Principal Investigator:Edward Seidman. Lead Organisation: New York University
Research shows that effective teachers are the most important factor contributing to student achievement. Although curricula, reduced class size, funding, family, and community involvement all contribute to school improvement and student achievement, the most influential factor in the classroom is the teacher. Yet it has become clear that the professional development needed to support teachers and how effectively they function within classrooms is often lacking or ineffective. In many parts of the globe, teachers who need the most professional development (e.g. new or underqualified) often receive the least. Internationally, there is also a recognized need for improved instruments and methodologies to gauge elements of classroom quality and effective teaching. Particularly in low-income and fragile contexts, where many teaching personnel are underprepared and under resourced, more rigorously developed and culturally attuned observation tools have the potential to provide much needed feedback to teachers in a continuous cycle of improvement.
In our previous RLO grant (Toward the Development of a Rigorous and Practical Classroom Observation Tool: The Uganda secondary school project), we developed and validated the Teacher Instructional Practices and Processes System (TIPPS) with learning outcomes in secondary schools in Uganda. Using this observational tool, we examined the quality of teaching practices and classroom processes through live observations. Subsequently, we developed a pre-school version of the TIPPS in Ghana that was found to have meaningful associations with both learning and socio-emotional outcomes. We also piloted a primary school version of the TIPPS in India, where an NGO is using the TIPPS as a guide to provide teacher feedback. To date, we have not had the opportunity to systematically employ TIPPS as a feedback tool in a supportive fashion to improve teaching practices, student learning and teacher outcomes. Creating this cycle of continuous improvement is the goal of the present investigation, albeit in a new cultural context.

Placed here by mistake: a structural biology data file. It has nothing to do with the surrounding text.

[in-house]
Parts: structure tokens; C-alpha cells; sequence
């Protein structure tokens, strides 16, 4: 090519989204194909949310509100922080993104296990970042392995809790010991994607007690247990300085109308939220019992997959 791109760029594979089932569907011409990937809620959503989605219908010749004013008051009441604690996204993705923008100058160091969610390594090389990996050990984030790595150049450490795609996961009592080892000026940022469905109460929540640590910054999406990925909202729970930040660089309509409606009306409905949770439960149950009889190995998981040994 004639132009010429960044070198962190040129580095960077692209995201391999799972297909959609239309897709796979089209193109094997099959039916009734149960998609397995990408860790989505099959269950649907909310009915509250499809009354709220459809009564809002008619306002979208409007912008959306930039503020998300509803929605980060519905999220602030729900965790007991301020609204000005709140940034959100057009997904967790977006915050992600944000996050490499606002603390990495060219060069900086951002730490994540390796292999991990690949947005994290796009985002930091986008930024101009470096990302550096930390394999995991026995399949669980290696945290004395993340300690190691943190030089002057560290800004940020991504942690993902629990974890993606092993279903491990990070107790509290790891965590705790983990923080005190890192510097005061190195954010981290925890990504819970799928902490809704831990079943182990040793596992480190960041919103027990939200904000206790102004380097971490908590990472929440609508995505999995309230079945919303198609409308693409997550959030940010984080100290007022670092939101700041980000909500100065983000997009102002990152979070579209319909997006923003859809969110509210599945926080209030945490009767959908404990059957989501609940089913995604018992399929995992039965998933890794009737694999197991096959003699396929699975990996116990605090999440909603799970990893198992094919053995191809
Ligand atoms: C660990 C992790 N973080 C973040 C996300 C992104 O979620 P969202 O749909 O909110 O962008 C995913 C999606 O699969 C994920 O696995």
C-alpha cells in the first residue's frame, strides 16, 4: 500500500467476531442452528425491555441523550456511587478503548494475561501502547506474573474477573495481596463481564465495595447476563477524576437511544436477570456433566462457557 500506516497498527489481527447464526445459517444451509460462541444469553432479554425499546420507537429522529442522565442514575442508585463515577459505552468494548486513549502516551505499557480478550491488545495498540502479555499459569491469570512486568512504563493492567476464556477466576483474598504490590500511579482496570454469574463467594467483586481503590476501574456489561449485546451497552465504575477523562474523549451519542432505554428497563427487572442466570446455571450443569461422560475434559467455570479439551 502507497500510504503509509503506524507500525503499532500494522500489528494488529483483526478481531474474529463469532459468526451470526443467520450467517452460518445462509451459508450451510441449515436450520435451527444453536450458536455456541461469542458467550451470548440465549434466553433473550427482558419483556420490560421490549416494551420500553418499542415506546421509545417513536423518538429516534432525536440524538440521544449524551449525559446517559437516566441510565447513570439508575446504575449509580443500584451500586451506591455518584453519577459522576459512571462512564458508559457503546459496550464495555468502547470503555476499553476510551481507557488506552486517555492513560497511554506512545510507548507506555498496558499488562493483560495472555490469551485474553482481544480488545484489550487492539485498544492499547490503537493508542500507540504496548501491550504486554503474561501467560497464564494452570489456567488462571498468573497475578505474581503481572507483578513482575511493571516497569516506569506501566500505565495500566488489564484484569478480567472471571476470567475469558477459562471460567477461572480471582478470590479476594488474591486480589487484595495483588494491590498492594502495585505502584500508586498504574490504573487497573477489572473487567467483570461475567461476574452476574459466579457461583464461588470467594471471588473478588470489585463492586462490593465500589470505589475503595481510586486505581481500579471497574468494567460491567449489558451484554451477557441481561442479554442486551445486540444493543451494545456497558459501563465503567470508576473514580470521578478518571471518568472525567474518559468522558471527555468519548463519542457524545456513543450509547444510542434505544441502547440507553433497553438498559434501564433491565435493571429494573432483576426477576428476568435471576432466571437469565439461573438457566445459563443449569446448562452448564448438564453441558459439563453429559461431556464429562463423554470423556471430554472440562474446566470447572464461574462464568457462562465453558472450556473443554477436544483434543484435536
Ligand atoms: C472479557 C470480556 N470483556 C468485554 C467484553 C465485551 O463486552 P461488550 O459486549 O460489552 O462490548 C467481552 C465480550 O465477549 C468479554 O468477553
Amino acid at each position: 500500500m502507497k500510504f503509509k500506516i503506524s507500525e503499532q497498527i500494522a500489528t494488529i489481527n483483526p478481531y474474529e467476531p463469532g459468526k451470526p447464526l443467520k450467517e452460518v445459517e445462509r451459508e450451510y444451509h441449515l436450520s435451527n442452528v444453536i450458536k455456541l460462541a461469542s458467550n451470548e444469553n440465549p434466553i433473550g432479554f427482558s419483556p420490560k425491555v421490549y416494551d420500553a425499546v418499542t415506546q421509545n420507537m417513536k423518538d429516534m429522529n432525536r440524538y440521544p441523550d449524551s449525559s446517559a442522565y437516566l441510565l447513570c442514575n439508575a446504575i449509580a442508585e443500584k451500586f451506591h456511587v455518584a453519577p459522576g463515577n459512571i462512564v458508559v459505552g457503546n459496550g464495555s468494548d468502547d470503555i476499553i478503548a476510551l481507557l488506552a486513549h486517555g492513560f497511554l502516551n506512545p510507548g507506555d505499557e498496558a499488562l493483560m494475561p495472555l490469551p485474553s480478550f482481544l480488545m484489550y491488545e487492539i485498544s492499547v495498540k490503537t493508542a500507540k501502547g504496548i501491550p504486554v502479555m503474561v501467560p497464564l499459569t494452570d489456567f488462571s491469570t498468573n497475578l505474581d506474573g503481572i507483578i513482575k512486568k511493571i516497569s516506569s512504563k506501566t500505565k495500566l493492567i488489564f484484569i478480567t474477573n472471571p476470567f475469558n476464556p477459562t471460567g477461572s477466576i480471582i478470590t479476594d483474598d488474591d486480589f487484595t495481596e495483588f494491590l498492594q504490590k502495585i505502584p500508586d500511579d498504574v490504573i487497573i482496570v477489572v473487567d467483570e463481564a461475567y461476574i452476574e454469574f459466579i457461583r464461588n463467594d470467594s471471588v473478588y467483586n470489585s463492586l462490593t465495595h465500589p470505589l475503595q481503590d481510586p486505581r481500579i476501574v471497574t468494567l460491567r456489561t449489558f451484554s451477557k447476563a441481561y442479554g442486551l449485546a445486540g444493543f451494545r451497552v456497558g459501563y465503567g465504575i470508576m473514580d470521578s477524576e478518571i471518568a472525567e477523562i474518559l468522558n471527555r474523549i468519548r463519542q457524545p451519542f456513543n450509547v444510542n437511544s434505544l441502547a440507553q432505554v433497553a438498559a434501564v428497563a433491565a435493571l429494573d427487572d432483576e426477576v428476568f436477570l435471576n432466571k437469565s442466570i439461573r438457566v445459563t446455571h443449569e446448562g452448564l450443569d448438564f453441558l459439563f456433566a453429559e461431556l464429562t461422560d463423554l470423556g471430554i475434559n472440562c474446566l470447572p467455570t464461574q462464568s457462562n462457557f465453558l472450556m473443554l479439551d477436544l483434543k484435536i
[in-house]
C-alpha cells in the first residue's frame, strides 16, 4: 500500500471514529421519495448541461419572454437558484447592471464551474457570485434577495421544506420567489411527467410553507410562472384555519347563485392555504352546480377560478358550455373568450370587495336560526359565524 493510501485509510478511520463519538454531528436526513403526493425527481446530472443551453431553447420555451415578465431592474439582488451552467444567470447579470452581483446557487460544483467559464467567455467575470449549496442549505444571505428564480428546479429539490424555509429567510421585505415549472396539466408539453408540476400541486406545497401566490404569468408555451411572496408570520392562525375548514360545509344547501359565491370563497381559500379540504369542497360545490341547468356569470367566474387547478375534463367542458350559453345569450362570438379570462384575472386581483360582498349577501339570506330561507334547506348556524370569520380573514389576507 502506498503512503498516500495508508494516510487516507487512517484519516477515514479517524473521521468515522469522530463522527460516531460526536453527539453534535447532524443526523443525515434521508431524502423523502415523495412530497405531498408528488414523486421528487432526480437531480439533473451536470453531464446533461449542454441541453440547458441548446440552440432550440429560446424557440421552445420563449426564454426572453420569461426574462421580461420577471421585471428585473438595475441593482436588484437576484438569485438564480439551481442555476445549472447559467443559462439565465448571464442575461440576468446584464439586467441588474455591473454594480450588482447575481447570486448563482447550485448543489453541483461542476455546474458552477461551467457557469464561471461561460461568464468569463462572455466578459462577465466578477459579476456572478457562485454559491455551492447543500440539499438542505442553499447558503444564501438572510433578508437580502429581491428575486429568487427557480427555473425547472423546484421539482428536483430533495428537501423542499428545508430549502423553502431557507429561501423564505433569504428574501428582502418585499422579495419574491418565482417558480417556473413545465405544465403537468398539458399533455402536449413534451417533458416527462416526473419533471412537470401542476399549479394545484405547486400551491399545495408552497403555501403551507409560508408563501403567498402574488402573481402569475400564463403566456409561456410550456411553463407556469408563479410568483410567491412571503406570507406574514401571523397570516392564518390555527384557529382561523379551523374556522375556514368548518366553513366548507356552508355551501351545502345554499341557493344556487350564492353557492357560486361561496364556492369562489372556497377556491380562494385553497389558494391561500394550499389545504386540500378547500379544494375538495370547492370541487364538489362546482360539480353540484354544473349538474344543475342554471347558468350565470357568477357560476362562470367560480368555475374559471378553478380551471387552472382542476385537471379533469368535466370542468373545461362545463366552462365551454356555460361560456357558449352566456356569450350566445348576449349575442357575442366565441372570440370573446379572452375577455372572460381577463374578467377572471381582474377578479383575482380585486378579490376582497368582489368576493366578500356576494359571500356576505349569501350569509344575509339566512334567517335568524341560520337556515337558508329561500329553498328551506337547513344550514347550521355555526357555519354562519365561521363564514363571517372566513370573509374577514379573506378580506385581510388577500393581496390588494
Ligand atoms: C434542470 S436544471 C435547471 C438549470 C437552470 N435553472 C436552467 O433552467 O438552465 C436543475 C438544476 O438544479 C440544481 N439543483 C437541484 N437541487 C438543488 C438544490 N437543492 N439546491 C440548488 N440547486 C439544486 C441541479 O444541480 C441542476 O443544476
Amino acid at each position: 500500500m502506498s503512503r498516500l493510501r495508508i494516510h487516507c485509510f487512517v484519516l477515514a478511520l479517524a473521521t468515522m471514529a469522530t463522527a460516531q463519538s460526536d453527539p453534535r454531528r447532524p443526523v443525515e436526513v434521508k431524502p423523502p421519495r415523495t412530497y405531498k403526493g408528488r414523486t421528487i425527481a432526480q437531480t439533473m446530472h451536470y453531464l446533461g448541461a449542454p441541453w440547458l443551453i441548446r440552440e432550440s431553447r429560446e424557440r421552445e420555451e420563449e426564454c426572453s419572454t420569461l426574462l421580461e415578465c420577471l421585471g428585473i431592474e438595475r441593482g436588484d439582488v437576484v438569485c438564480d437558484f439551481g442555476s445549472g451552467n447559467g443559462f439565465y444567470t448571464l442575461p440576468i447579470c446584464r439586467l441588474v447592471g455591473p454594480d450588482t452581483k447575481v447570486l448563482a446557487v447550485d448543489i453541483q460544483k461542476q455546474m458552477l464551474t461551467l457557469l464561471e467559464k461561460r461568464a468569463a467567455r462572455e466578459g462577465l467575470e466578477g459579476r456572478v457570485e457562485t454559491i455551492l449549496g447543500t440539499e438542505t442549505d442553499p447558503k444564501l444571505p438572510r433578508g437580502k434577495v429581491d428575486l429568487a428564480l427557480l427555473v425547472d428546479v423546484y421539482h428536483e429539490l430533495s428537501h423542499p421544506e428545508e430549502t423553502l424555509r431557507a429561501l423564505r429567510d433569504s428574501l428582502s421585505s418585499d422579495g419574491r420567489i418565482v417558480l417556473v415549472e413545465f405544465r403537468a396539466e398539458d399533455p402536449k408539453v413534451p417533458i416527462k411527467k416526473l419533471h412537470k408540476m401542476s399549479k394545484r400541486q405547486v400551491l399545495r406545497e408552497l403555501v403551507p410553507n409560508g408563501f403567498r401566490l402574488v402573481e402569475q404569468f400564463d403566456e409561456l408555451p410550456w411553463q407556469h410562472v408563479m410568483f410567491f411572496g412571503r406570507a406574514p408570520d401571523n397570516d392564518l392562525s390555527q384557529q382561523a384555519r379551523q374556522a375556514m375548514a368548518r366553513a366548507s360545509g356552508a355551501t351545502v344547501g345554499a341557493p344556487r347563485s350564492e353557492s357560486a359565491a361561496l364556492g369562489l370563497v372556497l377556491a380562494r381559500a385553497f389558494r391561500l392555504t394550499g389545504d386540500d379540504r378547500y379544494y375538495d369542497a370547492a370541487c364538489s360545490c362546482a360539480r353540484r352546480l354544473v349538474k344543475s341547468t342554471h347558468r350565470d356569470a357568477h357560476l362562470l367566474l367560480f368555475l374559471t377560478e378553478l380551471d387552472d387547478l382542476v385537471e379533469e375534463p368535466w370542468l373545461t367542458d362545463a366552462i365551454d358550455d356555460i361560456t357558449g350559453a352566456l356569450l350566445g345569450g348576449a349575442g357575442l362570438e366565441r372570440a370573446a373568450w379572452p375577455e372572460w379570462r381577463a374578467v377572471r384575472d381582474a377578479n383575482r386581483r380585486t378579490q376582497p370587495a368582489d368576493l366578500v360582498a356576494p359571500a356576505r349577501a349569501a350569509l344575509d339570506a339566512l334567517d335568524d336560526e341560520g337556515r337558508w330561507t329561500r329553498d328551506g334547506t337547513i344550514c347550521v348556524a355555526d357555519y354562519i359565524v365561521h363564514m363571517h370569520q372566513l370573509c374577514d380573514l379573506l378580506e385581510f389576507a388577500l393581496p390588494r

To test this in the Honduran context is an idea that grew organically, thanks in large part to the yearly gatherings of RLO colleagues that allowed for cross-pollination of ideas and discussions on topics of interest. Since our first RLO meeting in London, we have been speaking with Erin Murphy-Graham and her team about how we could join forces to augment the impact of the Sistema de Aprendizaje Tutorial program (Tutorial Learning System or SAT) in Honduras. The current proposal represents one-half of two parallel, collaborative but separate investigations. Murphy-Graham's proposal seeks a deeper understanding of which SAT pedagogical practices are effective (as assessed by the TIPPS) in impacting student learning and social and emotional outcomes, as well as how pedagogical practices effect teacher motivation by examining an intensive SAT condition without the addition of feedback. In this way, she hopes to recommend improvements to her partners in the SAT program. Our parallel proposal, which would operate in tandem with her existing intervention work, serves to further our objectives to both extend TIPPS' cross-cultural reach and systematically test its use as a feedback tool in the context of an optimally supportive structure. Using the SAT programming, we seek to develop an empirically-based, robust feedback mechanism that cultivates improvement in a continuous cycle of change